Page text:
What is sometimes called the thorned tomato is in fact the litchi tomato, Solanum sisymbriifolim, a member of the nightshade family. A close relative of the tomato and the potato, litchi tomato plants are covered by small thorns on both the stems and undersides of their leaves. Their dark red fruits, round and somewhat bullet-shaped, have yellow flesh.
The French botanist Michel Felix Dunal first reported the plant in the early 19th century after finding it in South America where it was used in local cuisine. He named it solanum balbisi in 1813; it was later renamed. It is sometimes called morelle de Balbis
The indented leaves of the litchi tomato resemble those of a true tomato. The plants grow from 3 to 4 feet tall, producing profuse, fluffy white flowers that look like those on an eggplant or potato vine. Litchi tomato vines can be caged like standard tomato plants.
Litchi tomato fruit droop in clusters. As the tomatoes ripen, their husks burst open. When a litchi tomato can be removed easily from the stem, it is ripe enough to eat. The fruits, about ½ inch in diameter, form inside husks like ground cherries or tomatillos; their seeds are arranged like that of a cherry tomatoes.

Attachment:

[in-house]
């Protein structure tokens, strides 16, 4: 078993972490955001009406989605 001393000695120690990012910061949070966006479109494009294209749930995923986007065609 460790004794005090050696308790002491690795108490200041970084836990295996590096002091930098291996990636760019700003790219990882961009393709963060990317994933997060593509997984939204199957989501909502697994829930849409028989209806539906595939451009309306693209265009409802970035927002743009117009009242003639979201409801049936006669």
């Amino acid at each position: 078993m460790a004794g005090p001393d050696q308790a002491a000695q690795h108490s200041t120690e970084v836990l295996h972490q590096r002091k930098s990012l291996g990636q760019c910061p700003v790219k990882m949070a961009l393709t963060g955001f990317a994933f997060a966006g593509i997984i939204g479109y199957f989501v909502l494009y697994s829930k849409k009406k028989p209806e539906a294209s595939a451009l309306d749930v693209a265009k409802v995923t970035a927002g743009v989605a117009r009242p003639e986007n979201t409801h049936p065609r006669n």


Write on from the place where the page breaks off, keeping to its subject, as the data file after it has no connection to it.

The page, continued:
Litchi tomatoes are grown much like regular tomatoes. Start the seeds indoors in late February or early March. Put them into small pots and plant them outdoors when the danger of frost has passed. They grow into small bushes that require about 2½ feet between plants. You can put them into cages and prune them judiciously to produce more fruit. They like full sun, but can tolerate some shade; they can take frosts as low as 25degrees and develop woody stems that enable them to overwinter in protected areas where the ground does not freeze.
Disease and Insects
Litchi stems and leaves are rich in solasodine, a poisonous chemical that is used to make some varieties of contraceptive pills and steroids. While this makes the plant resist many diseases and pests, tomato worms will still attack it.
The opinion of those who have tasted litchi tomatoes is mixed. Some think the fruits are forgettable. Others think they can be usefully substituted for sour cherries in pies and also be made into preserves, jams and tarts.
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